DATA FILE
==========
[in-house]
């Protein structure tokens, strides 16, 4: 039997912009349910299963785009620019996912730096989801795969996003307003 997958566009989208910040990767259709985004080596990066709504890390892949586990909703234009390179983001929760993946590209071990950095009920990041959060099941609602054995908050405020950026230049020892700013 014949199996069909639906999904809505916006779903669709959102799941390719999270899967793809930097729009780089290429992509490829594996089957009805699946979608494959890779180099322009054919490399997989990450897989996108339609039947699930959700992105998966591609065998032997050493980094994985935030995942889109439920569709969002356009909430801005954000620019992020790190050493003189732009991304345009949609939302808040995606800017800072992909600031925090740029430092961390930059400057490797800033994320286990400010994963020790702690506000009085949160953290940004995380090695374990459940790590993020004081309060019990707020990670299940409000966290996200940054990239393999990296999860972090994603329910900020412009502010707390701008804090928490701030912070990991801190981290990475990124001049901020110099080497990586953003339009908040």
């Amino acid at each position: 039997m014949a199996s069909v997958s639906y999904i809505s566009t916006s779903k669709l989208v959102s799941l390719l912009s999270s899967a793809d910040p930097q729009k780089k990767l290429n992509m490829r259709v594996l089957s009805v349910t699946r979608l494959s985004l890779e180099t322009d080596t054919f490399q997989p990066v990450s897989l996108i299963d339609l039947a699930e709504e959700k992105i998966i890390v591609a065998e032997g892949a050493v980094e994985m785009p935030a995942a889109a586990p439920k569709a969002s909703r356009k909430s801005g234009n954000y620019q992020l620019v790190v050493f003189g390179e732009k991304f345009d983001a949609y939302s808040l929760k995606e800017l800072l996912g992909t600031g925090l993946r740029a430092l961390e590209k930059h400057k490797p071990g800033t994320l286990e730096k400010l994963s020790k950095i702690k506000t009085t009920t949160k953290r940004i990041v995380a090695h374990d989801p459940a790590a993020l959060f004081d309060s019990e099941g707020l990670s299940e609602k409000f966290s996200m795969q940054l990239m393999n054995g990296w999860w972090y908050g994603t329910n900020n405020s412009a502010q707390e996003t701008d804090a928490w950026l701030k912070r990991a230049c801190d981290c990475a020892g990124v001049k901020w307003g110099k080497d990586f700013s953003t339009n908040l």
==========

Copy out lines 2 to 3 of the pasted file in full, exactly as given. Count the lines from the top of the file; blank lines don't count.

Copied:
């Protein structure tokens, strides 16, 4: 039997912009349910299963785009620019996912730096989801795969996003307003 997958566009989208910040990767259709985004080596990066709504890390892949586990909703234009390179983001929760993946590209071990950095009920990041959060099941609602054995908050405020950026230049020892700013 014949199996069909639906999904809505916006779903669709959102799941390719999270899967793809930097729009780089290429992509490829594996089957009805699946979608494959890779180099322009054919490399997989990450897989996108339609039947699930959700992105998966591609065998032997050493980094994985935030995942889109439920569709969002356009909430801005954000620019992020790190050493003189732009991304345009949609939302808040995606800017800072992909600031925090740029430092961390930059400057490797800033994320286990400010994963020790702690506000009085949160953290940004995380090695374990459940790590993020004081309060019990707020990670299940409000966290996200940054990239393999990296999860972090994603329910900020412009502010707390701008804090928490701030912070990991801190981290990475990124001049901020110099080497990586953003339009908040």
């Amino acid at each position: 039997m014949a199996s069909v997958s639906y999904i809505s566009t916006s779903k669709l989208v959102s799941l390719l912009s999270s899967a793809d910040p930097q729009k780089k990767l290429n992509m490829r259709v594996l089957s009805v349910t699946r979608l494959s985004l890779e180099t322009d080596t054919f490399q997989p990066v990450s897989l996108i299963d339609l039947a699930e709504e959700k992105i998966i890390v591609a065998e032997g892949a050493v980094e994985m785009p935030a995942a889109a586990p439920k569709a969002s909703r356009k909430s801005g234009n954000y620019q992020l620019v790190v050493f003189g390179e732009k991304f345009d983001a949609y939302s808040l929760k995606e800017l800072l996912g992909t600031g925090l993946r740029a430092l961390e590209k930059h400057k490797p071990g800033t994320l286990e730096k400010l994963s020790k950095i702690k506000t009085t009920t949160k953290r940004i990041v995380a090695h374990d989801p459940a790590a993020l959060f004081d309060s019990e099941g707020l990670s299940e609602k409000f966290s996200m795969q940054l990239m393999n054995g990296w999860w972090y908050g994603t329910n900020n405020s412009a502010q707390e996003t701008d804090a928490w950026l701030k912070r990991a230049c801190d981290c990475a020892g990124v001049k901020w307003g110099k080497d990586f700013s953003t339009n908040l």